International design style which has in recent years grown more pronounced as the globalisation of landscape architecture services takes place. In some ways international design can be beneficial as firms can offer a unique perspective on the area and use their experience of other cultures and designs. However, often the culture of the place can be lost or represented with the token piece of public art or a local sport placed in the design. The design entries presentations sometimes fell into this ‘international design style’ in which the design could have been anywhere in the world or northern hemisphere. How we improve on this is yet to be determined and will be one of the many issues that as landscape architects we face as we design landscapes across the globe.

I also found it interesting that only one of the design entries featured French text for a design competition held for a site in the capital of an officially bilingual country. Maybe it wasn’t a request of the brief; however I find it interesting to see what language was used when presenting a design in a different country and culture from the design firms.

Overall to decide on a winner will be hard and will require deliberation, resident feedback and evaluation of budgets. I hope that the winning design is implemented in its entirety over a well staged implementation. Congratulations to all the teams for producing amazing presentations that shows that landscape architects can produce high-quality world class designs.

Below are the plans and one image from each design. If you would like to see all the designs and presentations go to the City of Ottawa – Lansdowne Park.

IMAGE SOURCE: City of Ottawa

IMAGE CREDITS: All images are copyright of the entrants – currently anonymous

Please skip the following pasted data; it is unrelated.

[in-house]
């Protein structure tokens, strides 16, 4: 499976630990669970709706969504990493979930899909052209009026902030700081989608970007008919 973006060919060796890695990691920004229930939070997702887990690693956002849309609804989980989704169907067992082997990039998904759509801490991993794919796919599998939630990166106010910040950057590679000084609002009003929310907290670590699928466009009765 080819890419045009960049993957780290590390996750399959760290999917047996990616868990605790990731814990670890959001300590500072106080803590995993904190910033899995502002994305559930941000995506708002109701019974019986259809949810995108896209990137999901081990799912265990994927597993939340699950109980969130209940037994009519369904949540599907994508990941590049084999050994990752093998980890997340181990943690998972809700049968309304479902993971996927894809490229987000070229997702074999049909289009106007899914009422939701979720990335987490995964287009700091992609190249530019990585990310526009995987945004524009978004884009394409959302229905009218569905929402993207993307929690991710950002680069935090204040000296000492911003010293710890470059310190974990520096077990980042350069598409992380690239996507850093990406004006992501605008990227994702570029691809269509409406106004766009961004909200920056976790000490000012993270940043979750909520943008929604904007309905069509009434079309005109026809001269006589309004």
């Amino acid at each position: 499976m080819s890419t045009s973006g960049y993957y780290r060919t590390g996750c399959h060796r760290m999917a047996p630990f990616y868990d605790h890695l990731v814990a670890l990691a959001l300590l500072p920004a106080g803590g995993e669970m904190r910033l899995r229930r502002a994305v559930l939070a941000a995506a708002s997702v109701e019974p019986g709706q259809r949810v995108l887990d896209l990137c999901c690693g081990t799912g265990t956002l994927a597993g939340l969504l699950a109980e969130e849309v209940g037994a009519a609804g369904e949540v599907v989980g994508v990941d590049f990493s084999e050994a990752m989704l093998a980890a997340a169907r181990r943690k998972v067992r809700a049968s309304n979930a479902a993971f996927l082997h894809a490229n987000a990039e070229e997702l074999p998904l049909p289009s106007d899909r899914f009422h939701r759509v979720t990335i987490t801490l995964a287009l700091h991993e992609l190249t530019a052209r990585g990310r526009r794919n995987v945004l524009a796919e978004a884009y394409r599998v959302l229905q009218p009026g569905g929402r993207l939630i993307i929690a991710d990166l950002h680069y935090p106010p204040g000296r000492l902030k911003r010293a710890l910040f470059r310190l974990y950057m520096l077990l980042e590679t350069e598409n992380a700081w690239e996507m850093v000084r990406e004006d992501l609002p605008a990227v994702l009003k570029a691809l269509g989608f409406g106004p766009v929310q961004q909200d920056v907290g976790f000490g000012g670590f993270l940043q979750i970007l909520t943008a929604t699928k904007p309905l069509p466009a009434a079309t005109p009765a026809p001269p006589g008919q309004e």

NZILA Resene Pride of Place Landscape Awards 2010 announced

New Zealand’s prestigious Landscape Architecture Awards ceremony was held on Friday 16th April in Wellington.

‘NZILA Resene Pride of Place Landscape Architecture Awards 2010′ provided a record 127 entrants with tougher competition than ever before. Award-winners, who are chosen by the New Zealand Institute of Landscape Architects’ judges just once every two years, received Golds, Silvers and Bronzes, while a select few received a Gold or Silver plus additional titles of excellence.

Winner of the event’s most coveted title, the Supreme Award, was Aucklander John Potter of Boffa Miskell Ltd, for his design of St Patrick’s Square by St Patrick’s Cathedral of Wyndham Street, Auckland.

St Patrick's Square by Boffa Miskell Ltd wins the NZILA George Malcolm Supreme Award

For more information and all the winners of NZILA Awards goto the NZILA website

SOURCE: NZILA

IMAGE SOURCE: NZILA

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UK Landscape Award call for entries

Recently a website was launched for the UK Landscape Award which was created by the European Landscape Convention and helps to implement it in the UK. The winner will become the UK’s entry to the Landscape Award of the Council of Europe (COE) which will be decided by the COE in March 2011. The Award has only been run once before; this is the first time that it has taken place in the UK.

The Award is a great opportunity for organisations (local or regional authority; or a grouping of local or regional authorities; or non-governmental organisation) to showcase their best landscape projects, highlighting their role in making good places and establishing community involvement in the process.

In the UK, the European Landscape Convention is championed by DEFRA, the Welsh Assembly Government, the Scottish Government and the Department of the Environment Northern Ireland. The Landscape Institute has been appointed to manage the UK Award.

Entries close on 27 August 2010. To find our more go to the UK Landscape Award website.

WORLD LANDSCAPE ARCHITECT is not involved with organising or promotion of this Award please address all queries to the contact details at UK Landscape Award.